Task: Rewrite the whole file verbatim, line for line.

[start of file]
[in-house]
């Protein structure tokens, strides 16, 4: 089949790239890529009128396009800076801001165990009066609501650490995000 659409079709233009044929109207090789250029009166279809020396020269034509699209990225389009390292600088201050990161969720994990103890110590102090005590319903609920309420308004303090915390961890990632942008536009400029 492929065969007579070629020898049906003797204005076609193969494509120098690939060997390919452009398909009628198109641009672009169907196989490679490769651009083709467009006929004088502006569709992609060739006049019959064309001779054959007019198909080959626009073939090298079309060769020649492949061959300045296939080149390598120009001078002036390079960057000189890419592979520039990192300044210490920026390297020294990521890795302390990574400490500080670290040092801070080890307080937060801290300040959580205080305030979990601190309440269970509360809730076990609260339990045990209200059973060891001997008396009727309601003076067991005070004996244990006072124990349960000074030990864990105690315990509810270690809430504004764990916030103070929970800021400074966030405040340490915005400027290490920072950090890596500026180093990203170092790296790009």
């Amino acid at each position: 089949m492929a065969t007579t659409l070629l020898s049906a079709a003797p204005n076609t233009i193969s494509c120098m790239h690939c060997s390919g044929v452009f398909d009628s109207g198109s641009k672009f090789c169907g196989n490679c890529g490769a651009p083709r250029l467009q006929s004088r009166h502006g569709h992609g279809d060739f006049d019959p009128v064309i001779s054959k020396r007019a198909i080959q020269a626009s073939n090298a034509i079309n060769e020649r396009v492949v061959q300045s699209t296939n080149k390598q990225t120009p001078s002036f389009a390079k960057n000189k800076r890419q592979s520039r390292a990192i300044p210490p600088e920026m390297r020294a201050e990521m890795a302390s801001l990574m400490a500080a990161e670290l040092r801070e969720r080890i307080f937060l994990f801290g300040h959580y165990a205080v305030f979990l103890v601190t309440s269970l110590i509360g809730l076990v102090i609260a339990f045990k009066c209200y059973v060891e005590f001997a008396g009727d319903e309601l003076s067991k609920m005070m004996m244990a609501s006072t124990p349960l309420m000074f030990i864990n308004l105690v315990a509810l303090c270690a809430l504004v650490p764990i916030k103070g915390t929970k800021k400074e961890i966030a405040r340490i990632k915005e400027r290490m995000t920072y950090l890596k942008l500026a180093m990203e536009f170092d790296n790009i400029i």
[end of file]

[in-house]
């Protein structure tokens, strides 16, 4: 089949790239890529009128396009800076801001165990009066609501650490995000 659409079709233009044929109207090789250029009166279809020396020269034509699209990225389009390292600088201050990161969720994990103890110590102090005590319903609920309420308004303090915390961890990632942008536009400029 492929065969007579070629020898049906003797204005076609193969494509120098690939060997390919452009398909009628198109641009672009169907196989490679490769651009083709467009006929004088502006569709992609060739006049019959064309001779054959007019198909080959626009073939090298079309060769020649492949061959300045296939080149390598120009001078002036390079960057000189890419592979520039990192300044210490920026390297020294990521890795302390990574400490500080670290040092801070080890307080937060801290300040959580205080305030979990601190309440269970509360809730076990609260339990045990209200059973060891001997008396009727309601003076067991005070004996244990006072124990349960000074030990864990105690315990509810270690809430504004764990916030103070929970800021400074966030405040340490915005400027290490920072950090890596500026180093990203170092790296790009």
């Amino acid at each position: 089949m492929a065969t007579t659409l070629l020898s049906a079709a003797p204005n076609t233009i193969s494509c120098m790239h690939c060997s390919g044929v452009f398909d009628s109207g198109s641009k672009f090789c169907g196989n490679c890529g490769a651009p083709r250029l467009q006929s004088r009166h502006g569709h992609g279809d060739f006049d019959p009128v064309i001779s054959k020396r007019a198909i080959q020269a626009s073939n090298a034509i079309n060769e020649r396009v492949v061959q300045s699209t296939n080149k390598q990225t120009p001078s002036f389009a390079k960057n000189k800076r890419q592979s520039r390292a990192i300044p210490p600088e920026m390297r020294a201050e990521m890795a302390s801001l990574m400490a500080a990161e670290l040092r801070e969720r080890i307080f937060l994990f801290g300040h959580y165990a205080v305030f979990l103890v601190t309440s269970l110590i509360g809730l076990v102090i609260a339990f045990k009066c209200y059973v060891e005590f001997a008396g009727d319903e309601l003076s067991k609920m005070m004996m244990a609501s006072t124990p349960l309420m000074f030990i864990n308004l105690v315990a509810l303090c270690a809430l504004v650490p764990i916030k103070g915390t929970k800021k400074e961890i966030a405040r340490i990632k915005e400027r290490m995000t920072y950090l890596k942008l500026a180093m990203e536009f170092d790296n790009i400029i």